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Lethbridge Herald Newspaper Archives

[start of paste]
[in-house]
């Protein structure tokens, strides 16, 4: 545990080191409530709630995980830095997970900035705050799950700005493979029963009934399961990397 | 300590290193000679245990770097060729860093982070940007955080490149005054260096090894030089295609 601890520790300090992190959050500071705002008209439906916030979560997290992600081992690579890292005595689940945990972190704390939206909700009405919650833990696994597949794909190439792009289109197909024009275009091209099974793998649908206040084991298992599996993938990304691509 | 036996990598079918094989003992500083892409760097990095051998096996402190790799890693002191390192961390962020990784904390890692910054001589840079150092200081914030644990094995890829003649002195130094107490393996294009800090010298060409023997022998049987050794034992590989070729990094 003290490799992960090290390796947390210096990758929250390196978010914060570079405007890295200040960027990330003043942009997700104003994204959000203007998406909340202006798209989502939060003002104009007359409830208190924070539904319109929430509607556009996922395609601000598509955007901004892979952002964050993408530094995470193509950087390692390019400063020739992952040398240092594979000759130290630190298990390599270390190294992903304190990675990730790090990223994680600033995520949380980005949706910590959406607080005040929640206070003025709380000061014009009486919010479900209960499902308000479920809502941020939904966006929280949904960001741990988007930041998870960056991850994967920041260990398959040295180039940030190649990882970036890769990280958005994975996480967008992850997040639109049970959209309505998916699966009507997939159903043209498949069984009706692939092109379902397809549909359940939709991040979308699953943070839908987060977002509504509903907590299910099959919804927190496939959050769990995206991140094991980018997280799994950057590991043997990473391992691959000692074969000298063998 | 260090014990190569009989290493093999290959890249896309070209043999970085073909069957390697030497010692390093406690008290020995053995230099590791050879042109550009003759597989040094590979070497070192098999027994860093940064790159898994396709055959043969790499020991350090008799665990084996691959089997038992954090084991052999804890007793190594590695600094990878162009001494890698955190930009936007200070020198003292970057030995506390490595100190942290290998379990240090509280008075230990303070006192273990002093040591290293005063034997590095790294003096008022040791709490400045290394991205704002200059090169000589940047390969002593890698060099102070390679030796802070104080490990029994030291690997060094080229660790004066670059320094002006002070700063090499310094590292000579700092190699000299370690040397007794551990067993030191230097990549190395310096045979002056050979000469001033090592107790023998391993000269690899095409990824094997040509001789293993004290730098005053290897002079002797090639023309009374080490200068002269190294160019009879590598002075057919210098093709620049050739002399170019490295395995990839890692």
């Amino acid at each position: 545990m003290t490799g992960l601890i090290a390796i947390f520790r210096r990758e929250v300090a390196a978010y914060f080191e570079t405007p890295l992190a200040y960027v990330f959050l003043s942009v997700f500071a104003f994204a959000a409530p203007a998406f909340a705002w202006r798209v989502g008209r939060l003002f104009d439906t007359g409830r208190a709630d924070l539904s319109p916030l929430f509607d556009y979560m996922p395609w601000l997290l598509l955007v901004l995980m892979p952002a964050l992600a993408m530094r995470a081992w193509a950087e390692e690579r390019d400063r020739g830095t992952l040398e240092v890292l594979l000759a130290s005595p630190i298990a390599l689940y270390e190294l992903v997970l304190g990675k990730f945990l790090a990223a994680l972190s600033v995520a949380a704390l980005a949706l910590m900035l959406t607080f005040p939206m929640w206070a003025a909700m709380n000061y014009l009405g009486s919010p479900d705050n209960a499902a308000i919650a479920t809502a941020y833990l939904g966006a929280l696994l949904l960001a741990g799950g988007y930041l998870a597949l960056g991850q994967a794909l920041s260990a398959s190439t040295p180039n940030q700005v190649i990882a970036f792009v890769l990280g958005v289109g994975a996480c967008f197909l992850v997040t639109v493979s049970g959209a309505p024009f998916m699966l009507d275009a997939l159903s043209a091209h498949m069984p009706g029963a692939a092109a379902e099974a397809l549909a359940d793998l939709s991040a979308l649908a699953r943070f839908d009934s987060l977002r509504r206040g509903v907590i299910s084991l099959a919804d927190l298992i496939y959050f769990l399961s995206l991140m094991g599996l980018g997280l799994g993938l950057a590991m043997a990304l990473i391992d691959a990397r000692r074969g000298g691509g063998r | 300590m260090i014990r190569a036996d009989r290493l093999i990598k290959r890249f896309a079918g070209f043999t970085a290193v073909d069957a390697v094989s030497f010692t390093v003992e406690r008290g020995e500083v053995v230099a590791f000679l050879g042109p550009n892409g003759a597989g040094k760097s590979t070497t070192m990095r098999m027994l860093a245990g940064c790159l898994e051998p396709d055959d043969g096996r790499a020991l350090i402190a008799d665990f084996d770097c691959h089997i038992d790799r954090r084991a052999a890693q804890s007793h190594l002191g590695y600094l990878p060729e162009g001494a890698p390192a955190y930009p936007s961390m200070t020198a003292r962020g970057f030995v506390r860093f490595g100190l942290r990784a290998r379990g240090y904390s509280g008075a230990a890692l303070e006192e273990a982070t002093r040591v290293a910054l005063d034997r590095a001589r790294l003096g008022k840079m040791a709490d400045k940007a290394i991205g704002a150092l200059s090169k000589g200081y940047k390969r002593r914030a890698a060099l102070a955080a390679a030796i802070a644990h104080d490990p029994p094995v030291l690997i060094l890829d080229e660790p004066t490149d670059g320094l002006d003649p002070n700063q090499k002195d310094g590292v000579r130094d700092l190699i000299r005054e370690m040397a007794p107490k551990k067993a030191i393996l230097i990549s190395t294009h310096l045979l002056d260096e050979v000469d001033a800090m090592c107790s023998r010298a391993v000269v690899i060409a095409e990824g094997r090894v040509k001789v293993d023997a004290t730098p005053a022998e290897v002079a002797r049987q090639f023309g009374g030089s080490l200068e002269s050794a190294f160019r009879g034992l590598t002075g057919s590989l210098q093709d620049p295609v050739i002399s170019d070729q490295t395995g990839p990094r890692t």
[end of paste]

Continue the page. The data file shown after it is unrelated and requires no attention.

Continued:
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Lethbridge Herald, The (Newspaper) - November 11, 1915, Lethbridge, Alberta -i'HURSBAY, NOVEMKER II, 1915 PACE FIVE Fresh and Refreshing B76 is composed of .clean, whole young leaves. Picked right, blended right and packed right. It brings the fragrance of an Eastern garden, to your table. O3R. Brigadier-General F. S. MEIGHEN C.P.R. New Director IT was Hie must ioglcal thing for the greatest t r a n s p o rt.ntion corporation In the to reach out and pie.k Frank Stephen off. the financial scupo. When the shareholders o the Canadian Pa- cific Railway Company, at its Teceat annual meeting, held in Montreal, Toted "Yea" to the addi- tion of this "coin- ing" young (Han to ItB Direc- torate, the busi- ness world tho wide world over nodded .its' "ap- proval. He was the man that lit, the -squaro post for the "'square h o e, t u e right man, branded and labelled "C. P. R." Back from -tba trenches of. France 'and Flanders, the- Bmell of the pow- der still. on uini, 3ns ear-drums still quivering w (ill the shock tursting ehrapQul. Brigadier-General such Is his a picturesque entry into the larger field. Well has he served his bleeding country.. The best evidence of this could prob-. ably be obtained from the few surviving Germans who engaged the then Colonel Meighen'6 Fourteenth Battalion at St. Julian. Galled home to lend bis experienced advice to the Militia authorities of Canada, the honors of war gained only by duty well done have overtaken the young regimental commander. but military -prowess 13 not essential to the make'up "of tho Canadian Pacific Railway Director, and men do not graduate In the service of their country in an .Industrial way try -leading gallant Canadian soldiers to Tlclory In'Europe. In the veins of this man runs the blood of Mount Stephen. The first President of the Canadian Paciac Railway Company, Lord Mount Stephen was General Meigben's uncle. Robert father of the new Director, was a railway associated .Mount Stephen, and; himself a Director of the road. Here, then, is tho Meigben pedigree: It is piece off the C. P. R.'s family tree." Robert Melghen was a big man In his day and he left his Imprint on Oie country His C P R affiliations were extensive, and It Is appropriate that his ion should resume the connection direct One of the fathers achievements was me founding of the Lake of the Woods Milling Com pany and in more recent years Prank S Melghen has been widely known us its President. In addition to the largo interest held by the Robert Melghen estate in the groat railway company, this take of tho Woods Milling Company, one of the largest of Its kind in the world, has been for many years one of the biggest of the railway's customers Let no one imagine, however that this new member of a galaxy of Canada's captains of Industiy, Is without merit of his own, or that he Is riding Into the C. P. R. board room on family prestige. At the present lime he holds tho following Important offices President of the Lalte-Ot the Woods Milling Company, a Director of the Bank of Toronto, President of the New Brunswick Railway Company, a Director of the Canadian North-West IJimJ Company; President of the Company; a Director of the Paton Manufacturing Company. To figure thus proml ecntly in the business life of the Dominion Is tffl prove his great personal ability anil mental acumen. "Level headed' is the adjective that the big fcusmess men of Canada apply to Prank S Melghen While filling so large a place as this, General Melghen has still found to play, Throughout Eastern Canada he is noted as an expert exponent the hazardous game of pony polo, and many a careering battle has won by his own skill and daring He Is an enthusiastic sportsman in many directions, as is evident In his membership In the following clubs Tha Forest and Stream, tho Montreal Hunt, the Back River Polo, the Montreal Tockey. the Toronto Hunt, and others. General Meighen was horn at Montreal. December 24, 1869 He was educated at Montreal High School and graduated in Arts from McGlll Dulverelty to 1889 He began his business life In the steamship office at the Robert Rcford Company, later entering the service of the Lake of the Wrods Milling Company In their Montreal office. For many years he was Treasurer of the Company, succeeding to the Presidency on the death of "'Besides the clubs mentioned General Melghen Is a member of the St JanTw Mid University Clubs of Montreal, the York Club of Toronto; the Jailor Athenaeum, of London, England, and the Point Judith Club, of, Pier. publlc-sptrltedness Is indicated In the fact that Honorary Treasurer of the local commutes for the Quebec Ter- eeotenaiT Celehratton-ta 1108, and was one of the principal promote! s of the Typhoid Emergency Hospital. In Montreal. In lalO. For most of his Genera! Meljhen has served In the militia at Canada, He was formerly ad'utant of the 6th Royal Highlanders and becanu Lieutenant Coloml commanding the regiment li 1906. He TOlun- ImrMl for wrvlce In South Africa. When the present war broke out he to tbV front In command ot the Hth Battalion, leading bis men ttrourt several of the most famous and Important engagements of the tie west front He was In an advisory capacity, and Is now mewed In organizing recruiting the 87th Overseas Battalion, promotion hai ttkea clsce alno. turning to Canada. BRIDGE I) A V Ottawa, Nov. II. 11. Me-j Liberal jil.l'. for Sudbury yiid i Queens, in 1111 interview ghcn lakes Iiis stand as a champion of Frenuh- Canadians as fighting men. Col. Me-' Lean's interview is more or less of a reply to certain criticisms of French- Canadian regimen if; by "J. Stevenson i Blake, of who, writing to j Mayor Martin, of Montreal, last week alleged that there were wholesale de-; sertiims from French-Canadian batta-i lions. Col. McLean, when asked if IIP j had scon the letter from Mr. Hlakr to j the Mayor of Montreal, replied j 1 have, an'l 1 am angry right through, at the statements HlaKft irlala's. lit- is one of a class who, I without taking the trouble to j tain tho facts, believes any rumors i rellccting on the loyally oi Frcnch- I Canadians. While Sir Wilfrid Lauticr anil Sir Robert Horden, the great UaiLiuliiiii leaders, arc setting an ex- ample tit the men of Canada by, work- intr toneilicr for Canada, little mean men arc trying to stir up strife tc- i the French and English, j ".Minor defects in the Frencli-Cana- i regiments are magnified and dis- tortjd. Let us look at the 'record.! oflicers and men of the 22nd Bat- j talion, under the command of Colonel I Craudct have proved themscives' tho; i equal of any regiment on the fighting line. The -list Battalion (Colonel Ar-j chambault) was in my brigade at Valcartier, and is now in England j 100 strong. A liner lot of men never j j left Canada, and f know that Quebec j will be proud oi their services to our and Kinpirc. I "The 57th (Colonel also! I in my brigade, will he up to strength Ibis 'month. This line regiment has1 j sent, overseas over Sflfl men in drafts. I The 55th (New Brunswick) of my bri- gade had one company of French-Can- adians, splendid soldiers. Look also at Col. Dansoreau's regiment, which hay jiikt left Yak-artier. The officers i of the. First Canadian Division in- 'eluded Panincau, Uanscrcau, Hanger, I Barric, Quintal, Leprohon and -Hoy, all typical French-Canadian officers. No man has ever done more than Sir Sam Hughes to draw together and cement the bonds of friendship be- tween felie French and English-Cana- i dians. Shall his efforts, backed up by the best men of Canada, be check- mated by the little Canadian crew? At Valckrtier this year the best of i good fellowship existed between the French anc! English regiments, and Col. Huglu-s, the camp commandant, endeared himself to the oflicers and men by his treatment and impartial discipline.'' Special Privileges at the "Y" Offered Returned Soldiersl I lie benefits and privileges oi the j Y..M.C.A., with the, additional privi- leges of sniokmi; ami a tard room I will be extended to all retii-ned sol- diers at the usual membership rates, the directors of the "Y" yesterday informed the committee from the new Khaki League appoint- ed to interview them in this respect. It is the purpose of the Khaki League to raise a fund whereby returned sol- diers may he extended these privi- leges j The directors of the "Y" will] throw open the building for the hene-' lit ol returned snlillers. They have gone to the extent of agreeing to waive the former rules of the institu- i tion and permit smoking in the I lounge. room downstairs, save on the j two days a week during the time in which the ladies ore in attendance. The directors will also provide a room for cards and smoking. A meet- ing of the Khah League will beheld shortly to decide as to .just- what fthev ate prepared to do in connection fulfil this offer of the Y II C A RESEMBLED JOHN BULL Oswald Moslej of Rolleston Hall, Staffordshire, and Ah Ingworfh, Thakeham, Sussex, died in his sleep at his Sussex seat, aged CT He a great Midland farmer, and his shorthorn herd was famous But It Is a the typical John Dull and the man whose action led to the Standard Bread campaign, that he will he test remembered. He was the living representation of the cartoonists' Jphn Hull.. men have changed .their style of he said once, "but not I My hat Is the sort'my father wore, and my grandfather before, Mm." Few who saw' his bulky figure of re- cent, years realized that he was once a champion boxer In early days, as twen- ty .four greys'for his coach! "The Best goes Furthest" and GcmihK WORCESTERSHIRE ANOTHER INSTANCE OF GERMAN FRIGHTFULNESS; Quebec Que ith the continual stream of wounded arriving on'all in- coming steamers from Liverpool, more accounts of horrible atrocities practised oh prisoners of war in Ger- many are told Those 'relat ed bbv Sergeant Wells and oilier Can- adians, who have had the misfortune of falling into the enemy's bands are pale compared to the terrlb'ie treat I ment meted out to Sergeant Fergu- son of the 48th Highlanders, Toronto, who arrived "with ouier wounded com- rades on the'RiM.S. Scandinavian. Sergeant Ferguson is without his left leg Following a fracture of the limb, the Germans 'When they took him prisonei, he says, gave him his choice of having the member ampu tated or of being shot. With only this alternative the Canadiait. forced to lose the leg, although the limb could have been saved by a medipcree physician It was cut otf near the thigh Shortly after he- was taken prison- er, the German left to guard him took: satisfaction In poking his bayonet Into the wounded soldier, calling' him "swilia Englnmler." Thu returned sergeant spokejn high praise .of tho. excellent treatment lac- corded Canadians by the Dutch. Fie was cxchanged'.through the Hed Cross Society as totally for .fur- ther service. An English Inventor .combined a rubber Mesh -brush and soap dish, piovlded with a ijcutim cun on the bottom to hold it upright when-used- for the latter purpose r Toronto, Ont. Merchants everywhere tell our 800 salesmen that business is booming. Farmers have had a record crop, at big .prices, with big demand at home and abroad. Stocks of manufactured material are short, and labor is in great demand, Exports largely exceed imports. Factories are busy, a great many working overtime. Morefreight cars are needed, and steamers are taxed to capacity. Canada has, in proportion to population, greater exportable surplus of wheat this year than any other country in the world. Millions of dollars are passing over the merchants' counters. The people who spend this money want the best service. They demand it in all kinds of stores, from the smallest to the largest. They get it in stores which use our up-to-date Cash Registers, which quicken service, stop mis- takes, satisfy customers, and increase profits. Over a million merchants have proved our Cash Registers to be a business necessity. Last month the N. C. R. in Can- add had the largest of any month in the past seventeen. President of The National Cash Reyi'ffer Co. jfe'tf'ltCT.'l' Write tot booklet to The National Cash Register 350 Christie Street, Toronto, Agents in every city. Ont. WAREHOUSE AT. SASKATOON Winnipeg, Nov. Eaton of Toronto, vice-president' of the T. Eaton Co., who is now In the that Eaton's are not estnb: lishing a mall order branch in Saska toon We arc mer.ely moving into our new very ini- he says__________________ TURKS ARE GENTLEMEN Toronto, Nov 10 -Cart II C Suydani, who ib with tin Duke 01 Wellington's Regiment at the Dardan- elles has written a mosl interesting lettei to nib parents, Ml and Mrs II H Sin dam il Chestnut Park roul Referring to the hostile army, he The Turks are excellent sol- diers, well and splen- did shots, and led .by Germans.' Do not believe )ou mav hear to the contrary1 Dp' to now they have plajc-i the game fair, and we haM3 a great deal more respect for them than for the Germans. 1 'The other day they iircd on a field hospital bj umlake, but as soon as they lound out they ceased, and sent a messenger into our hues with mosl profuse apologies They also treat prisoners and sen'l us complete lists." I'rof. K. Odium may. b? a mayor; altv candidate in Vancouver. BED ROSE ;